The majority of the world 7 billion people live in areas, where land records are poorly managed, land attributes are poorly documented, and governments at the national or federal levels are inadequately resourced to undertake long-overdue land registry (i.e. cadastral) updates.
For decades, economists have argued that accurate, accessible, and transparent land-administration systems would expand economic opportunity. Attempts to realize this theoretical vision have repeatedly fallen short for a variety of reasons, including systems that are incompatible with social norms; resistance to change on the part of economic and political elites; the frequent bias of external consultants toward high-cost and proprietary technical systems; and countries’ own lack of capacity to maintain new systems once installed.
As governments have developed a growing awareness of the importance of digital land data infrastructure to economic and social development, they are increasingly investing to update cadastral records. The infrastructure options available to governments have long been limited to consultant-driven models built on proprietary technology, but a convergence of technological innovations and social evolution may at last provide the data-gathering and validation tools needed to address centuries-old inequities in landownership at low cost and with high effectiveness.
Our innovation is based on an obvious foundational technology: the mobile phone. Today’s phones, which are actually mobile computers, are used by more than 5 billion people, or 65% of the world’s population; 80% of those users, or 4 billion people, have Internet access. Less obvious is the fact that most mobile and Internet users exploit only a small portion of the capabilities that their devices offer. In short, the 4 billion global mobile phone users with Internet access represent a capital base worth more than US$1 trillion that is being utilized at a mere fraction of its full capacity.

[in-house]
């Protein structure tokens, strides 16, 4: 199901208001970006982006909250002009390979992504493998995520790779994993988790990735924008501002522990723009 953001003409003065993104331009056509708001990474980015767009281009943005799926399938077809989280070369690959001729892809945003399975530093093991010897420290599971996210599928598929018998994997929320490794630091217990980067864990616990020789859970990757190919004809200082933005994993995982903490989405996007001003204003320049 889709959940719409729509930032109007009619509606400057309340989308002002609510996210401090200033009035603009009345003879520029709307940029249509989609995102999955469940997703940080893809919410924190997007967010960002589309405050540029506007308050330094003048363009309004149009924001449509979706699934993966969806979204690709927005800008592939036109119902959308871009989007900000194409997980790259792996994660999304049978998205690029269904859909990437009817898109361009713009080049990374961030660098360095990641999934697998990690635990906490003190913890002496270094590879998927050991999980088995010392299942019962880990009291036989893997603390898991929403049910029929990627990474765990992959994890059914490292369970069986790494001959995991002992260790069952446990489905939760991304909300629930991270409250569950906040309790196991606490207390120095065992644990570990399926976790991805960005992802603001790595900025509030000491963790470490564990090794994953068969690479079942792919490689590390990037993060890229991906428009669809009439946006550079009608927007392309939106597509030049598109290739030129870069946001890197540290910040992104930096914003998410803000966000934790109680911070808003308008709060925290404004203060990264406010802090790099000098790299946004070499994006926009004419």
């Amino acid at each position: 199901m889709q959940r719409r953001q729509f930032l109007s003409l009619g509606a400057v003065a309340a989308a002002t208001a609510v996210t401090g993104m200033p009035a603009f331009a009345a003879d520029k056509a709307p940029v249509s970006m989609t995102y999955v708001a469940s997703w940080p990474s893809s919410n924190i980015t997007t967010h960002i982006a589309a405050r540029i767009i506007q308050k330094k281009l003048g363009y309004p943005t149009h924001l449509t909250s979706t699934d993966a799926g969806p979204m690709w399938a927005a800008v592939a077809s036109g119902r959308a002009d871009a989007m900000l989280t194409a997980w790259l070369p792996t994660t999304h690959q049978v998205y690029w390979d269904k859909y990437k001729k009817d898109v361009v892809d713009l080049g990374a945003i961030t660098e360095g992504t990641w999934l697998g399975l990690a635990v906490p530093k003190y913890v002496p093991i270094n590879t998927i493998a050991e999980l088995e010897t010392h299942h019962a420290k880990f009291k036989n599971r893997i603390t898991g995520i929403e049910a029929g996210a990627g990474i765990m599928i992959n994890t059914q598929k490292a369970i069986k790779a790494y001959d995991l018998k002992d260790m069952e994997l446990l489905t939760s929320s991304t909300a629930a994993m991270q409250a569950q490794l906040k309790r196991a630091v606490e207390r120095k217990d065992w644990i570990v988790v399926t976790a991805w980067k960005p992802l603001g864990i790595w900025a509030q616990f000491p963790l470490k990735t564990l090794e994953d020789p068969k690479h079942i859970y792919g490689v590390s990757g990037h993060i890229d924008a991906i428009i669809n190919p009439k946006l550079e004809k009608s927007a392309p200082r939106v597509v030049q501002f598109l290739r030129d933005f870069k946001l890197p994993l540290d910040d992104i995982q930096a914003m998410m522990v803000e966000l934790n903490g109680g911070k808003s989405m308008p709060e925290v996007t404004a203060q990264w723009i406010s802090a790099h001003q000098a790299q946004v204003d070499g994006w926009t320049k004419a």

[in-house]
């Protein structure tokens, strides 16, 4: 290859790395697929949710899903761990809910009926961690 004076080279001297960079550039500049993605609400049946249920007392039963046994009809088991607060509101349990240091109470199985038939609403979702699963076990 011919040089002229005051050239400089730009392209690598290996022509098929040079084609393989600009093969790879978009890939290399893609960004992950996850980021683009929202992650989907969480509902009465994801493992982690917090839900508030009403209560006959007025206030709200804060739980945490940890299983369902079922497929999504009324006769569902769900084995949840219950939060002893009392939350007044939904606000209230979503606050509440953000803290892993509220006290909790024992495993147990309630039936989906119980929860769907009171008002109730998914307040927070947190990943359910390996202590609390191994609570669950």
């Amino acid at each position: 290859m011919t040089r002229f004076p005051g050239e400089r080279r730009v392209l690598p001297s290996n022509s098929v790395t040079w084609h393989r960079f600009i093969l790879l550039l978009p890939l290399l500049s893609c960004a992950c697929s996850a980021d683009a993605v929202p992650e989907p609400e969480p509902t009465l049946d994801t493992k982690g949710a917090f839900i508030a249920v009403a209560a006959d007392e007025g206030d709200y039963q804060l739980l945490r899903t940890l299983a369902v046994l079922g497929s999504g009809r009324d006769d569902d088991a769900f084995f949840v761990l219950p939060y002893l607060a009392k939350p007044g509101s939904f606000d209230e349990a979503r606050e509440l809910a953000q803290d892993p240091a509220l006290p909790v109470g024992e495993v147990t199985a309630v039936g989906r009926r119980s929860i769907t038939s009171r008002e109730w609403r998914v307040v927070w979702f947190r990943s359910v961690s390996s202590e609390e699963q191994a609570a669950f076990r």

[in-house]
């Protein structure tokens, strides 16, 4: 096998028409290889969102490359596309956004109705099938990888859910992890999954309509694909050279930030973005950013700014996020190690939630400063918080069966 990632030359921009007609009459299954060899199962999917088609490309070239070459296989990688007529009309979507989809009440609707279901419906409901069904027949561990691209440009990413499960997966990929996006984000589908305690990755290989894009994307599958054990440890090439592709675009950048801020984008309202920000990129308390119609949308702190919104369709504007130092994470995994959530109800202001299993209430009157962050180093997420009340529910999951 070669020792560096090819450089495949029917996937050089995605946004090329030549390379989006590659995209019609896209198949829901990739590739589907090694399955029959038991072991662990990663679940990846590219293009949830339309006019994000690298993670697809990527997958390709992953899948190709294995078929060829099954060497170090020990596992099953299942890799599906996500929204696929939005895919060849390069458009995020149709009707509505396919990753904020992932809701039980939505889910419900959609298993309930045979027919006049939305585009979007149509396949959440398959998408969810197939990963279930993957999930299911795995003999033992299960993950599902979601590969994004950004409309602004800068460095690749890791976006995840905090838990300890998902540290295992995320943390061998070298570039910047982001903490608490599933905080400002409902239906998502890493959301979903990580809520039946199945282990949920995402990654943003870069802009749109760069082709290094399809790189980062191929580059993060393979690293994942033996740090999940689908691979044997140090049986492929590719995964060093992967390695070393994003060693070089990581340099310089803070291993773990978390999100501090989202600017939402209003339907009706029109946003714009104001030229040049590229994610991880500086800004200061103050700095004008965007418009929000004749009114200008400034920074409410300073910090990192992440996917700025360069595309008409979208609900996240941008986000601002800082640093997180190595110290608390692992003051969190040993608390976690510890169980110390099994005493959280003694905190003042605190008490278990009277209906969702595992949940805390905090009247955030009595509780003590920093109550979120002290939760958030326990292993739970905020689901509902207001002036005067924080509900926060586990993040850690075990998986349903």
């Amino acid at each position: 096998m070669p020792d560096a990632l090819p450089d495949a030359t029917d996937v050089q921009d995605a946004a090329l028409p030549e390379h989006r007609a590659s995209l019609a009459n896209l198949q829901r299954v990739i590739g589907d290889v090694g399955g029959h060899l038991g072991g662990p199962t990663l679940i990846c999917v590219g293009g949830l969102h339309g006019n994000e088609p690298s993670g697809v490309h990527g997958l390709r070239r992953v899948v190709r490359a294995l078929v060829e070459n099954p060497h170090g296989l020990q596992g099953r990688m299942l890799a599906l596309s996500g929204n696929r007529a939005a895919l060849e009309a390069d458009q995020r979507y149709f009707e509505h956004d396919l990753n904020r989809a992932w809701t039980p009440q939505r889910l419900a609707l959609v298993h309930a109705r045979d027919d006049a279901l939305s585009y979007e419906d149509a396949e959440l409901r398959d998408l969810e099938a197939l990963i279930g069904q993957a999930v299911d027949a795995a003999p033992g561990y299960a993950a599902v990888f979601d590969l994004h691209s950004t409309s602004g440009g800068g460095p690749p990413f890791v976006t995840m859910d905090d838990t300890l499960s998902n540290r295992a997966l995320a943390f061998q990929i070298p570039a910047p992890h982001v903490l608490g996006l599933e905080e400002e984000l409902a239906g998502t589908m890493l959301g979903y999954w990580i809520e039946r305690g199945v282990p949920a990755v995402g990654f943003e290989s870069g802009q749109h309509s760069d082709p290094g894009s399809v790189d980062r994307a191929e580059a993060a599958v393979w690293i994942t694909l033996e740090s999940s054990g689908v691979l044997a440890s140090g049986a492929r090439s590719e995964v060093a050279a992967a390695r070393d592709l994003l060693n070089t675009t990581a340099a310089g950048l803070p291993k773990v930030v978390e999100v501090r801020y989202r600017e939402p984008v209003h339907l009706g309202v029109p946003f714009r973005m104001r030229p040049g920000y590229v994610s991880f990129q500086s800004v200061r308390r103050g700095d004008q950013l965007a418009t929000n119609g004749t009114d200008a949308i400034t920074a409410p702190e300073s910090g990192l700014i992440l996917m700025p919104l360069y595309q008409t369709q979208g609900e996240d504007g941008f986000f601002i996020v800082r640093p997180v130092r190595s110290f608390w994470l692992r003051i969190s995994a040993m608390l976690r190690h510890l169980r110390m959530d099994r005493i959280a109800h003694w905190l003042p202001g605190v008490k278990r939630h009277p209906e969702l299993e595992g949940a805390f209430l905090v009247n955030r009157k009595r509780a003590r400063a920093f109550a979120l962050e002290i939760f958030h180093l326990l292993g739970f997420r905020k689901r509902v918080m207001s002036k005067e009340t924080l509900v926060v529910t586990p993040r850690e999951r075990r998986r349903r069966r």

On this base of mobile, Zilla Global LLC proposes to innovate sophisticated solutions that enable the collection, validation, and application of land data by layering exponential technologies such as Blockchain, the Internet of Things (IoT), and artificial intelligence (AI) into the baseline mobile solution.
Employing this approach enables Zilla to perform cadastral updates at comparable quality, at a substantially lower cost, and with far greater sustainability than is possible utilizing consultant-driven models built on proprietary technology that remain the current default.
Improving land data and increasing access to formal titling has the potential, in turn, to create new products & services; open new pathways to wealth creation; and enable latent transactions that will boost economic growth. Better land data will lead to better urban planning and insurance markets, thereby enhancing societal resilience. Better land data also will lead to stronger environmental management. Finally, deploying crowdsourced data gatherers will create a task-based context for large-scale training in digital skills, which will further boost prospects for long-term economic growth.